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This article was published on January 7, 2016

Forget driving, EHang’s drone shuttles you from place to place autonomously

Forget driving, EHang’s drone shuttles you from place to place autonomously
Bryan Clark
Story by

Bryan Clark

Former Managing Editor, TNW

Bryan is a freelance journalist. Bryan is a freelance journalist.

CES is ripe with buzz about consumer drone technologies: autonomous drones, obstacle avoidance technologies and better batteries that can dramatically increase flight time. But, what if you could combine all of those technologies and the ability to carry people?

That’s exactly what Chinese aeronautics company, EHang is doing with its latest drone technology, the EHang 184.

The single-seater electric drone can carry up to 130 kilos (286 pounds) of payload including a single passenger and a few small bags. Well, for 23 minutes at least.

Currently, EHang is testing the technology in China including live human flight testing. So far, the aeronautics company has logged over 1,000 hours of human-in-flight tests, with plans to double or triple that that over the next several months.

The airborne shuttle doesn’t require any testing or special training for its human occupants other than knowing how to work a GPS unit. Simply enter your location and the drone does the rest. If it runs into a mid-flight emergency or system malfunction, it hands off the controls to a live pilot at a control center that will navigate you safely to the ground.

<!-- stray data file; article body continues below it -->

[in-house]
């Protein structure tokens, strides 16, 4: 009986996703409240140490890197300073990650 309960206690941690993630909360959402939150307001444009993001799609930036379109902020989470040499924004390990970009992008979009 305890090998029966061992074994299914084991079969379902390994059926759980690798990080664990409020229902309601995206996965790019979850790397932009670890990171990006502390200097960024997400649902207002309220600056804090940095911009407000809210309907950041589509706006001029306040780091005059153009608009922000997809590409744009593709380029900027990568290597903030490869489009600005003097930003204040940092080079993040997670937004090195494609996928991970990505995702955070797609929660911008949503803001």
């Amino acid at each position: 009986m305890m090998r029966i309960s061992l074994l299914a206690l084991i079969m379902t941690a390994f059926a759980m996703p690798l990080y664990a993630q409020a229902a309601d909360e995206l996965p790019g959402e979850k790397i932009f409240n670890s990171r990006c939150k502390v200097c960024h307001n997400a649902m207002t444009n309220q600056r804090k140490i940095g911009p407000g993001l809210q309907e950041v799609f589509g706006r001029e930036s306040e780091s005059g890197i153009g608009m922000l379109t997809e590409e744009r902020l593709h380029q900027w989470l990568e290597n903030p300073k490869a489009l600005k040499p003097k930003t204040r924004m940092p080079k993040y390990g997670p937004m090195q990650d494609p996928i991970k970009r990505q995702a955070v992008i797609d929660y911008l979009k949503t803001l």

Safety was obviously a key aspect in the design for EHang. In addition to remote human flight assistance, the drone will automatically land itself at the nearest safe spot should you start to run out of battery. Once on the ground, it’ll take about four hours until fully charged and ready for another flight.

The body weighs just under 50o pounds and is made almost entirely carbon fiber. It’s strong and well equipped with a quad-propellor design, internal tablet for touchscreen navigation control and a bucket seat designed to make your journey more comfortable.

When asked about regulatory hurdles, EHang CEO Huazhi Hu commented that this was “virgin territory” and that he’s currently working with the FAA and the organization’s attitude so far has been “supportive.” He said that EHang and the FAA hope to map out what regulations for this type of vehicle would look like so that his company can start test flights in the US later this year.

You currently can’t buy the EHang 184, but when it is released, Hu estimates it will cost $200,00 to $300,000.

But, when and if the EHang 184 sees a US release, you can expect to travel about 63 mph to a maximum altitude of 11,000 feet.